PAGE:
If you visit the website of 1000 Friends of Florida, a not for profit, smart growth advocacy organizations founded in 1986, you will see that their Mission promotes vibrant, sustainable, walkable, livable communities which provide residents with affordable housing choices and transportation alternatives. They work to protect natural lands that cleanse and store fresh water needed for residents, agriculture and the environment, provide refuge for wildlife, and support abundant recreational opportunities for residents and visitors alike. More importantly, they strive to give citizens a meaningful role in shaping the futures of their communities and state.
In August, the 1000 Friends of Florida, along with its partners, Apalachicola Riverkeeper, Defenders of Wildlife, Florida Defenders of the Environment, Florida Springs Council, Florida Springs Institute, Florida Wildlife Corridor, Florida Wildlife Federation and League of Women Voters of Florida released “Trouble in Paradise.” This report shares with Florida elected officials and candidates for office six key environmental issues facing our state and strategies to address them.
In the introduction of the report, it states Trouble in Paradise “is the work product of deeply concerned members of the Florida environmental community who wish to help elected officials and candidates for office better understand six major statewide environmental issues impacting Florida’s natural resources and our residents’ quality of life. Reflecting that ‘one size does not fit all’ this report also identifies four of Florida’s many resource areas meriting specialized treatment.”
It continues, “Every candidate for statewide office, the Legislature, and Congress should be aware of these major environmental issues and be willing to respond with decisive action.”
The six priority statewide environmental issues needing immediate attention are: land conservation, managing water supply, water conservation, water quality, growth management and climate change. The four of Florida’s resource areas the report considers especially endangered and meriting specialized treatment include: the Everglades, Lake Okeechobee, the Indian River Lagoon, Apalachicola River and Bay and the peninsula’s natural springs.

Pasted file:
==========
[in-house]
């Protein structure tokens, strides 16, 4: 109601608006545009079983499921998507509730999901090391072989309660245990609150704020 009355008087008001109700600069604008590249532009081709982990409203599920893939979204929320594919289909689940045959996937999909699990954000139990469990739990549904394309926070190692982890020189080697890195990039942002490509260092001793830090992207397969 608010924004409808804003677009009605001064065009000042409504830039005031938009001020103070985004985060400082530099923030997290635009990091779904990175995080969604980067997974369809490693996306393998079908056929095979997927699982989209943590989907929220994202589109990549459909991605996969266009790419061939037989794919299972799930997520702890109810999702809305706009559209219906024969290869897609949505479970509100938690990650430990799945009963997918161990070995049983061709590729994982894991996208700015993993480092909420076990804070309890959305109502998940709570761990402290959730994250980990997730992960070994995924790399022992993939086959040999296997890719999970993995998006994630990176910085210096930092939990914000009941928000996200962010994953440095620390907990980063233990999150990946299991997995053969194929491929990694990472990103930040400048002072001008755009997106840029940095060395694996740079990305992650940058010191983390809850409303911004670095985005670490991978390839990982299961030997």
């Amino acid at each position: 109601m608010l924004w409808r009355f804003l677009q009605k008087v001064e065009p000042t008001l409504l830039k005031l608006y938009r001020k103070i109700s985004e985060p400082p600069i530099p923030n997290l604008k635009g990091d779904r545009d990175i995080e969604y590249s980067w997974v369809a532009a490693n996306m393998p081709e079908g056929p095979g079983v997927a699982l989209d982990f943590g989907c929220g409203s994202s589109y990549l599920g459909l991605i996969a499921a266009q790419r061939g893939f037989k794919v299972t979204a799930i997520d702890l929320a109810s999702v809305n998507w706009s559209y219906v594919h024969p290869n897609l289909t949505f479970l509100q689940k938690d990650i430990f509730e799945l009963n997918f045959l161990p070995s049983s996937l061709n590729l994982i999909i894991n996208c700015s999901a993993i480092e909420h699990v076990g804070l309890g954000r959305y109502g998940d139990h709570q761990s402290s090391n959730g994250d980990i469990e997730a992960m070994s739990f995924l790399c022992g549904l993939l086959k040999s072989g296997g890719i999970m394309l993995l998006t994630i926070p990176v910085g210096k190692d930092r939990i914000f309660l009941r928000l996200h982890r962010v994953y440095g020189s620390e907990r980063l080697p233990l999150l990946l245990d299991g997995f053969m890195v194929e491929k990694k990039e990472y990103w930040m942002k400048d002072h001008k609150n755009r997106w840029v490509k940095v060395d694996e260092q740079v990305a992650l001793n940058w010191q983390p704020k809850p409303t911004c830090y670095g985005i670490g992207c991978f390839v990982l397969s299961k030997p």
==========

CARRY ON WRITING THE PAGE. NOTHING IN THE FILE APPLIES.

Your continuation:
Having provided the position paper to incumbents and challengers on the Nov. 6 ballot for Congress, governor, the Cabinet and the state Legislature, the coalition held a media conference on September 19th, where they appealed to Florida’s voters to support their efforts to get all levels of government to assume more responsibility for protecting the state’s natural resources. They suggested tougher regulations as well as incentives to get the public and private sectors to alter habits and practices that threaten the environment.
The coalition issued a call to citizens be aware of the report’s findings, to question the candidates, use social media to spread the word and use the November 6 ballot to elect leaders who are committed to implementing positive change for the environment. Action does not end at the election they say it needs to be followed up by attendance at public meeting of state legislative delegations and local governments to keep environmental protections on their agendas.
The closing sentence of the Trouble in Paradise report is: “Our quality of life and Florida’s very economy depend on it.”
To read the full report go to: troubleinparadiseflorida.org/